3. Galactica 1980 (1980)
Created by Greg A. Larson, Battlestar Galactica debuted on ABC in September of 1979. Following on the success of Star Wars, it told a story of a space fleet running away from robotic Cylons in search of a lost planet called Earth. Its viewer ratings were initially high but quickly plummeted which, combined with the show’s high production costs, lead ABC executives to cancel the series after its first season.
By that time, Battlestar Galactica had a vocal fans who began an unprecedented write-in campaign to save the show. ABC green-lighted a less expensive spinoff to the original series entitled Galactica 1980. The story took place on Earth in the present day (that is, 1980) with the survivors of Cylon persecution hiding among the Earth’s population some thirty years after the events in the original series. Galactica 1980 first aired in January of 1980 but with its premise so drastically altered and most of the original characters gone, it failed to gain audience and was canceled after mere ten episodes.
2. Beyond Westworld (1980)
If there’s one thing late Michael Crichton enjoyed writing almost as much as stories about futuristic technology breaking down, it was stories about futuristic fun parks breaking down. In 1973 Crichton wrote and directed Westworld, a sci-fi thriller about a Western-themed amusement park populated by androids. When the robots go berserk, protagonists find themselves pursued by an unstoppable mechanical gunslinger played by Yul Brynner.
After Westworld earned about ten times its budget, making a sequel became a foregone conclusion. Released in 1977, Futureworld failed in cinemas with its muddled story about the evil corporation Delos trying to switch key political figures with identical-looking androids. And yet, in March of 1980, CBS debuted a TV series called Beyond Westworld. The title was apt, as the story had barely anything to do with first two movies, except for the androids and the Delos corporation. The show’s ratings were so miserable it got canned after mere three episodes. Recently, HBO announced their own Westworld reboot starring Anthony Hopkins and Ed Harris that will, hopefully, fare better than its predecessor.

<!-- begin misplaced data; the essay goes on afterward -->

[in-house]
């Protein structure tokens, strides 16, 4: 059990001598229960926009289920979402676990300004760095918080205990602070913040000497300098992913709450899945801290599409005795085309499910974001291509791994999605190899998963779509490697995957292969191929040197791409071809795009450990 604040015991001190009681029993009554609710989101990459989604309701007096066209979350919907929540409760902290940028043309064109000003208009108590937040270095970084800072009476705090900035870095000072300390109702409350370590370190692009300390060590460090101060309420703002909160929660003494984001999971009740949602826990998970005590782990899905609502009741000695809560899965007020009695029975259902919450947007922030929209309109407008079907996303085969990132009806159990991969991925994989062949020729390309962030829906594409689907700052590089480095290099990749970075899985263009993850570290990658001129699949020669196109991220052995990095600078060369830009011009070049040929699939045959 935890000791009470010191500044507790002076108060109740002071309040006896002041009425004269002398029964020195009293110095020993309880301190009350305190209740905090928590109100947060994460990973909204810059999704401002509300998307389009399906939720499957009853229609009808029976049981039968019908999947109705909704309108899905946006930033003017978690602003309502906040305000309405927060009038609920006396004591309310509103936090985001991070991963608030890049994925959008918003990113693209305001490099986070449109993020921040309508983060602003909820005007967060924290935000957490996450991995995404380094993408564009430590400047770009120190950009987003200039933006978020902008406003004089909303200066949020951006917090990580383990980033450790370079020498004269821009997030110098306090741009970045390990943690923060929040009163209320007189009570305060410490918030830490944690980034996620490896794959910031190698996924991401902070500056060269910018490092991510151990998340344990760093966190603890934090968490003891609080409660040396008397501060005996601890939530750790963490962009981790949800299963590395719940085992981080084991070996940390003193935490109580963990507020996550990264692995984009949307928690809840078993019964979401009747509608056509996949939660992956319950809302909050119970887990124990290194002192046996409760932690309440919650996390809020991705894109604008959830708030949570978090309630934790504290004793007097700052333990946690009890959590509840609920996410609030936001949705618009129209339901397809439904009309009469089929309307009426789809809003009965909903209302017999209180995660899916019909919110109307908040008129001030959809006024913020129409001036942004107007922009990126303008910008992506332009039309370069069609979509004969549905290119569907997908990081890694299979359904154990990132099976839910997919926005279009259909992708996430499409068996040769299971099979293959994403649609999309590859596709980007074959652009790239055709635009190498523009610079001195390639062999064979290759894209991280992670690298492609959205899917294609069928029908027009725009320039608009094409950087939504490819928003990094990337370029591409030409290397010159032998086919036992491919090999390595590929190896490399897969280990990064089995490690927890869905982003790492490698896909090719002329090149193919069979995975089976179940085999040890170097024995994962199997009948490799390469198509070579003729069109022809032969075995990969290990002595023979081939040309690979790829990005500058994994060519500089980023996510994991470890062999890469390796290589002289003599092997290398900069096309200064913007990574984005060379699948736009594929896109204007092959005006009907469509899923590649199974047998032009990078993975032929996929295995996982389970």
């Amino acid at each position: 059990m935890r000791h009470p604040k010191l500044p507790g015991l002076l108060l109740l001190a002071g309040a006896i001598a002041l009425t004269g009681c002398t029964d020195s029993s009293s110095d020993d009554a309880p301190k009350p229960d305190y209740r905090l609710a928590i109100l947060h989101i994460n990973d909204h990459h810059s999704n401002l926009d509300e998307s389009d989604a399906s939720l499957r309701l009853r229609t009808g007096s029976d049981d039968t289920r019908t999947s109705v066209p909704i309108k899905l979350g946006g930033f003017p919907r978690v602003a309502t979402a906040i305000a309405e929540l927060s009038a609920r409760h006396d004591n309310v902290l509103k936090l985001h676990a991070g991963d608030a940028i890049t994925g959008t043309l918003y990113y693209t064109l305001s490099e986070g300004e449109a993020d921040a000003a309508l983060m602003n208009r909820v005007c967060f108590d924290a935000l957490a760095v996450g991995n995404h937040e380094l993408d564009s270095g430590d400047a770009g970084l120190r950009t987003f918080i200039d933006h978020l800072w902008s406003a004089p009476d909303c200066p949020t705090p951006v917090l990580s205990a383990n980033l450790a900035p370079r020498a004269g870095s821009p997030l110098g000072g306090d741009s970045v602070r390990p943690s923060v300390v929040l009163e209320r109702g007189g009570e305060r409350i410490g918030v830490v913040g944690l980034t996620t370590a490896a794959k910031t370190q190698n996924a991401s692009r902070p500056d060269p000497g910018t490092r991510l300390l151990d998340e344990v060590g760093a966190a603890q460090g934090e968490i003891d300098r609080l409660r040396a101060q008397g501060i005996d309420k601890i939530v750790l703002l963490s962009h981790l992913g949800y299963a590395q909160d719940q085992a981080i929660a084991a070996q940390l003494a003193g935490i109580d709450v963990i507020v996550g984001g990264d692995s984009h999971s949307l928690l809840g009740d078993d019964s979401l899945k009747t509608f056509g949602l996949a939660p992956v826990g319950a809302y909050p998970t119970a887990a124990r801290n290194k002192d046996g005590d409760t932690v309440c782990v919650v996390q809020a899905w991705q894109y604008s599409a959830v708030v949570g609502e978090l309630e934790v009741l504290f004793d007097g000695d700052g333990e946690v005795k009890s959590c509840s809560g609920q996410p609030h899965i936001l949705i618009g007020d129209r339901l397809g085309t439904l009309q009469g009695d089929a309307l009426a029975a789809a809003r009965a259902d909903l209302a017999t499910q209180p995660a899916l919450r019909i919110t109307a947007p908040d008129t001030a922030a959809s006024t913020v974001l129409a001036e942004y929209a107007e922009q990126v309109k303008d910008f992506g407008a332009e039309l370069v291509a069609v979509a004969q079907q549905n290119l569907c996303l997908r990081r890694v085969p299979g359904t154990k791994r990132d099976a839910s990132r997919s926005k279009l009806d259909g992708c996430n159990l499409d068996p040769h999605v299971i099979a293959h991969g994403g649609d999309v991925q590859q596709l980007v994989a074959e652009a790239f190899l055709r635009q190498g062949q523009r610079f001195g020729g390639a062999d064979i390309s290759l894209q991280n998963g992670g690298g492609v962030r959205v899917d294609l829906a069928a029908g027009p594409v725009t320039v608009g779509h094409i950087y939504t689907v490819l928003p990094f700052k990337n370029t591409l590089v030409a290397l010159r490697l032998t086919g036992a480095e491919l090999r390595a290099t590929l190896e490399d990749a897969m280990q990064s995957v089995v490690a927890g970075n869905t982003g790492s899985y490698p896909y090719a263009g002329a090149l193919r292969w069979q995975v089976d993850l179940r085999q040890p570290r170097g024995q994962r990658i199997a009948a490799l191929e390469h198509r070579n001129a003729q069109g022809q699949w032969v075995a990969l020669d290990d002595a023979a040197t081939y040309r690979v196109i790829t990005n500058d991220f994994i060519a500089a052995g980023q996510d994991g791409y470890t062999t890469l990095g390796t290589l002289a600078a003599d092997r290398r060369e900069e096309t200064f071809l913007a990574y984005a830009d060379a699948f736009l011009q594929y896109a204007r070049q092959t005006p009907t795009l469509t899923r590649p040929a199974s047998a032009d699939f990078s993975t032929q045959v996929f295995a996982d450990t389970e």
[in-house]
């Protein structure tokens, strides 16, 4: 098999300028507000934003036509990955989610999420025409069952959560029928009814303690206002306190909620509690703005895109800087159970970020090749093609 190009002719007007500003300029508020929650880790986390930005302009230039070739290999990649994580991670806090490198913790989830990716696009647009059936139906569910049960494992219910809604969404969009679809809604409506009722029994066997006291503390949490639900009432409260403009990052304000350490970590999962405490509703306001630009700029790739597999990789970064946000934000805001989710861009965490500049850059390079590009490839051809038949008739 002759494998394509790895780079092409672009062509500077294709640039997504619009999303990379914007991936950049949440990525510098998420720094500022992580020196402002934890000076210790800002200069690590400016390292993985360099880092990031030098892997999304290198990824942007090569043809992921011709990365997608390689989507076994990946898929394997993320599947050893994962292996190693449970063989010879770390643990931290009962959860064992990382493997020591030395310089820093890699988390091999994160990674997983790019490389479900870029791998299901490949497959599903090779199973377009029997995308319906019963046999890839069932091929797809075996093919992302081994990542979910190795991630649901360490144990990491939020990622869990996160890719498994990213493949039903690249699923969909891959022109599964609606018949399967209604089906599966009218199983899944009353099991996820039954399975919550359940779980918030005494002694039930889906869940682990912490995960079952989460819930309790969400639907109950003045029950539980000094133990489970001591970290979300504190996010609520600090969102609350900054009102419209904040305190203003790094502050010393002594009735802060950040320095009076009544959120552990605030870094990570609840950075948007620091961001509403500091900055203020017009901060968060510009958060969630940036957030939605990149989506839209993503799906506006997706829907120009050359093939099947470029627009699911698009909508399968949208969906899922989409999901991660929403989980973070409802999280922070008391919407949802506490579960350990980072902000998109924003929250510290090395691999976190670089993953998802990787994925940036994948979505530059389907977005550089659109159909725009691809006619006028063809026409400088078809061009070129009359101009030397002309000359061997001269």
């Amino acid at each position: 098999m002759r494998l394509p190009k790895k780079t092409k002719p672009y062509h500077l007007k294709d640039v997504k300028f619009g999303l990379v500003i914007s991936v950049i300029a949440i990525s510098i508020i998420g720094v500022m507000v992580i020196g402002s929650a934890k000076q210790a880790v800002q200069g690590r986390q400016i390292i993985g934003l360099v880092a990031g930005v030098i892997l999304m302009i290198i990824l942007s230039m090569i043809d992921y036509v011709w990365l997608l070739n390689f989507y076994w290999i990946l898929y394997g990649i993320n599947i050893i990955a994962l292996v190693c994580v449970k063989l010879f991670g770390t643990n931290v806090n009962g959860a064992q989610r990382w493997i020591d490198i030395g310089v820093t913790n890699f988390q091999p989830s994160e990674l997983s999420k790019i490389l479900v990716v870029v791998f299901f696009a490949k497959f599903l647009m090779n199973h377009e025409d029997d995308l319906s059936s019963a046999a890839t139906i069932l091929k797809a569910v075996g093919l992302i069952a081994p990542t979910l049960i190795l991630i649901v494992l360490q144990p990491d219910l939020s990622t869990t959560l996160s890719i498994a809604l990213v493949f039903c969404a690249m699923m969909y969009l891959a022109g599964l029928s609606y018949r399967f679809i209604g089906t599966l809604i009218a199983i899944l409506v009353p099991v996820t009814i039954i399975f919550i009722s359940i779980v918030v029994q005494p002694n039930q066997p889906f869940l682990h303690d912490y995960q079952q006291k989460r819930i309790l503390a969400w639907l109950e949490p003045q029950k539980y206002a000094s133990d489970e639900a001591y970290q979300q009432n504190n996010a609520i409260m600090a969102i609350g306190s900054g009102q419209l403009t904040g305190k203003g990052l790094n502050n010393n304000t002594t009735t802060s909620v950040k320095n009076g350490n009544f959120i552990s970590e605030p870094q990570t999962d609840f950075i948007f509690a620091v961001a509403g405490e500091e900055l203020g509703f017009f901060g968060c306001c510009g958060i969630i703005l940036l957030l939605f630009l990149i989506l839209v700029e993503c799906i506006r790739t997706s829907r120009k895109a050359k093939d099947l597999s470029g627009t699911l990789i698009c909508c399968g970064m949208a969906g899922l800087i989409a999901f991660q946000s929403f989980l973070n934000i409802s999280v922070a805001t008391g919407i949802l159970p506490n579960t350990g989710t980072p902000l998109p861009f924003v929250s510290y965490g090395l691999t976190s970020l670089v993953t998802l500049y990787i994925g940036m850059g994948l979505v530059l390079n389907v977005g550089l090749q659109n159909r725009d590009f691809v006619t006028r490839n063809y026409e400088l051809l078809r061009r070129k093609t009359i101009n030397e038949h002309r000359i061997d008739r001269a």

1. K9 and Company (1981)
As the longest running sci-fi series in TV history, Doctor Who is somewhat of a cultural institution, at least in the UK. During its 50 years of broadcasting, it was inevitable that BBC would try to spin the Doctor’s adventures through time and space and into a new series. While most fans are familiar with Torchwood, first Doctor Who spinoff actually came about decades earlier.
One of the most beloved side characters in Doctor Who universe was Doctor’s companion Sarah Jane Smith (Elisabeth Sladen). In early 1980s BBC producers tried to create a spinoff TV series revolving around her character as well as another of Doctor’s companion – a robotic dog called K-9. Although the pilot episode of K-9 and Company attracted viewers during its premiere in December of 1981, the series was never picked up. It was only in 2007 that Sladen finally got her own successful Doctor Who spinoff with Sarah Jane Adventures.
What were your most – and least! – favorite science fiction TV spinoffs? Share them with us in the comments!